Whether a government entity or a private employer, learning that one of your employees has been arrested for a serious crime is not news you want to hear. Especially when you discover it wasn’t the employee’s first offense.
In late August officials of the City of New Bedford, Massachusetts found themselves in a precarious public relations situation when an employee for the Department of Public Facilities was arrested for armed robbery. The news was splashed over the media headlines.
According to a South Coast Today story, shortly after the employee’s arrest it was revealed that he had been convicted five years prior of a felony, yet the city of New Bedford was unaware of this information as they had not completed a background check during the hiring process. According to the article,New Bedford officials believed they were prohibited from doing a background check by the Massachusetts Criminal Offender Record Information (CORI) law that went into effect November 2010.
The employee, who was hired twice by the New Bedford Department of Public Facilities, had been employed as a “laborer,” therefore City officials concluded that under the CORI law they were not allowed to run a criminal background check since the job did not require work with children or the elderly, or entrance to private residences. The first time the subject employee was hired by the city was 2.5 years after his Superior Court conviction for unarmed burglary and two counts of assault and battery with a dangerous weapon.
A spokesperson for the Massachusetts Executive Office of Public Safety disagrees with New Bedford’s interpretation of the law. In the South Coast Today article, Terrel Harris claims that while Massachusettslaw bans employers from inquiring about an applicant’s criminal record on a written application, the law does permit verbal questioning and completing criminal background check for any position.
The City mayor’s chief of staff explained that the individual was hired because he “presented himself well” in an interview and had “construction experience.”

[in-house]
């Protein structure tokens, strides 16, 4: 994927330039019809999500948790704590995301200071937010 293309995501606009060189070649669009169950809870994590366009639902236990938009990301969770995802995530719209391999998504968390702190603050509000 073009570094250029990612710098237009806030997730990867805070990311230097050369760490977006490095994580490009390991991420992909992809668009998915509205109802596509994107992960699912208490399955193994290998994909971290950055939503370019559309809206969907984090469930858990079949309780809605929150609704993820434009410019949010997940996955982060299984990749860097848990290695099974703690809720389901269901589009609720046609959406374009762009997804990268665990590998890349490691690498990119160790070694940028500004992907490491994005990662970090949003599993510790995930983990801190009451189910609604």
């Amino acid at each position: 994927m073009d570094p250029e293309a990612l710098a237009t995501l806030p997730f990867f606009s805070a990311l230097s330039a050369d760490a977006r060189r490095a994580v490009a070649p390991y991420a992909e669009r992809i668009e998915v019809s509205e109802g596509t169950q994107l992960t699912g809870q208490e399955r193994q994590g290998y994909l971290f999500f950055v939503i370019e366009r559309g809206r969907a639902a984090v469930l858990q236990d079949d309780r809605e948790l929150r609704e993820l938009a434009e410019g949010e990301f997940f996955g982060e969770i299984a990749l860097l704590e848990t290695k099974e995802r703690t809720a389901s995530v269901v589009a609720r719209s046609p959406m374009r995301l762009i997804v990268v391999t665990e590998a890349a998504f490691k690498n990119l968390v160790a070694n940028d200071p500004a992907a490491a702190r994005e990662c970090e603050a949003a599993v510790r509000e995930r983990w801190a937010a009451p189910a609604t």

Fingers start pointing.
So… the City is pointing fingers at the state, the state is pointing fingers at the City’s misinterpretation of its law, the citizens of New Bedford are reading fear-mongering news headlines in their local paper, and in the end, an ex-offender city-employed laborer did what two-thirds of others like him do—committed another crime.
Quite frankly, this sounds like the very situation many private employers fear, given recent legislation and guidelines that tighten down the hatches on the use of criminal records in an attempt to provide greater second-chance job opportunities for individuals with criminal records. The fear of hiring the wrong individual, even in a closely supervised laborer position—a seemingly perfect job for someone looking to earn back public trust after serving a criminal sentence—is great. As this news story demonstrated, all rational thinking seems to go out the window when an employer unknowingly hires an ex-offender.
Damned if you do. Damned if you don’t.
To employers, this whole thing can feel like a damned if you do, damned if you don’t scenario. Damned if you do run a criminal background check because it may be found to have disparate impact. Damned if you don’t run a criminal background check and your checkered-past employee does something wrong. Again.
Bottom line is, absent any meaningful tort reform to lower the standard duty of care necessary to better protect employers against negligent hiring lawsuits, employers will continue to feel stuck between a rock and a hard place.
Read this recent related blog post for more of our opinion on this matter: Employment Background Checks and Recidivism: Is there a connection?
If you’re looking for a smart balanced approach to background screening; an approach that will protect your people, brand, and profits, give us a call. We deliver strategic, accurate, and affordable screening services for companies large and small. Request a free consultation.